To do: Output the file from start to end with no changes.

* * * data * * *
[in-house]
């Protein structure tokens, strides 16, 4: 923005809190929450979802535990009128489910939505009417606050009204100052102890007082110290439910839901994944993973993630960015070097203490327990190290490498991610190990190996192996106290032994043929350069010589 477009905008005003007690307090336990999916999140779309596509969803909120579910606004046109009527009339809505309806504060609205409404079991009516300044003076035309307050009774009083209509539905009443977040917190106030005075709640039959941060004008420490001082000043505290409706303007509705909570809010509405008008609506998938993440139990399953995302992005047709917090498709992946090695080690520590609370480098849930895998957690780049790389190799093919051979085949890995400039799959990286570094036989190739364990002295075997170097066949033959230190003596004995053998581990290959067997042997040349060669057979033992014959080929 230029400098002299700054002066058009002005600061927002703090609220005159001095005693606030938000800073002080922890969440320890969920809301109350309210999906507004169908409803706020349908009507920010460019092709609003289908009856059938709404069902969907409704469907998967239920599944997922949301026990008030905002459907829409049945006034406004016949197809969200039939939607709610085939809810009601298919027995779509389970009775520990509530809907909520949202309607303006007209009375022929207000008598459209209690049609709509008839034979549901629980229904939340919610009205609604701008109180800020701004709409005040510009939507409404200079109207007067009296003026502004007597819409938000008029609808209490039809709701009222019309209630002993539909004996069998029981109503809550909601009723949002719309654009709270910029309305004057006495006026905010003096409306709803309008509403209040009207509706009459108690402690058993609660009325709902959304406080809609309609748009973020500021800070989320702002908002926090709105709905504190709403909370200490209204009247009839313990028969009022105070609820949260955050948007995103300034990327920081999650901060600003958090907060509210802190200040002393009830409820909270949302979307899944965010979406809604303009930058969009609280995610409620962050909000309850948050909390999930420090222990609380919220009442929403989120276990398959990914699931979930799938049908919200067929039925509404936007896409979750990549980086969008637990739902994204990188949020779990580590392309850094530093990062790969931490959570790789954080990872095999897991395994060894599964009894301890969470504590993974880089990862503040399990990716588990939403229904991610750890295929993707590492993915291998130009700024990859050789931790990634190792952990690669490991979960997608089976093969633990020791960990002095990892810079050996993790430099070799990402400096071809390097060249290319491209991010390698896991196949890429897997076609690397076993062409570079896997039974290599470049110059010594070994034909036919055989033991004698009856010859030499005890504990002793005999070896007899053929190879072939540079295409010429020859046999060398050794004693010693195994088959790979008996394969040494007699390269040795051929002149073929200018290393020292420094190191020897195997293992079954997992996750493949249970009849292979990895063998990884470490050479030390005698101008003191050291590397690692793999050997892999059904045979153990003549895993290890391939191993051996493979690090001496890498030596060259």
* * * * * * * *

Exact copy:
[in-house]
């Protein structure tokens, strides 16, 4: 923005809190929450979802535990009128489910939505009417606050009204100052102890007082110290439910839901994944993973993630960015070097203490327990190290490498991610190990190996192996106290032994043929350069010589 477009905008005003007690307090336990999916999140779309596509969803909120579910606004046109009527009339809505309806504060609205409404079991009516300044003076035309307050009774009083209509539905009443977040917190106030005075709640039959941060004008420490001082000043505290409706303007509705909570809010509405008008609506998938993440139990399953995302992005047709917090498709992946090695080690520590609370480098849930895998957690780049790389190799093919051979085949890995400039799959990286570094036989190739364990002295075997170097066949033959230190003596004995053998581990290959067997042997040349060669057979033992014959080929 230029400098002299700054002066058009002005600061927002703090609220005159001095005693606030938000800073002080922890969440320890969920809301109350309210999906507004169908409803706020349908009507920010460019092709609003289908009856059938709404069902969907409704469907998967239920599944997922949301026990008030905002459907829409049945006034406004016949197809969200039939939607709610085939809810009601298919027995779509389970009775520990509530809907909520949202309607303006007209009375022929207000008598459209209690049609709509008839034979549901629980229904939340919610009205609604701008109180800020701004709409005040510009939507409404200079109207007067009296003026502004007597819409938000008029609808209490039809709701009222019309209630002993539909004996069998029981109503809550909601009723949002719309654009709270910029309305004057006495006026905010003096409306709803309008509403209040009207509706009459108690402690058993609660009325709902959304406080809609309609748009973020500021800070989320702002908002926090709105709905504190709403909370200490209204009247009839313990028969009022105070609820949260955050948007995103300034990327920081999650901060600003958090907060509210802190200040002393009830409820909270949302979307899944965010979406809604303009930058969009609280995610409620962050909000309850948050909390999930420090222990609380919220009442929403989120276990398959990914699931979930799938049908919200067929039925509404936007896409979750990549980086969008637990739902994204990188949020779990580590392309850094530093990062790969931490959570790789954080990872095999897991395994060894599964009894301890969470504590993974880089990862503040399990990716588990939403229904991610750890295929993707590492993915291998130009700024990859050789931790990634190792952990690669490991979960997608089976093969633990020791960990002095990892810079050996993790430099070799990402400096071809390097060249290319491209991010390698896991196949890429897997076609690397076993062409570079896997039974290599470049110059010594070994034909036919055989033991004698009856010859030499005890504990002793005999070896007899053929190879072939540079295409010429020859046999060398050794004693010693195994088959790979008996394969040494007699390269040795051929002149073929200018290393020292420094190191020897195997293992079954997992996750493949249970009849292979990895063998990884470490050479030390005698101008003191050291590397690692793999050997892999059904045979153990003549895993290890391939191993051996493979690090001496890498030596060259």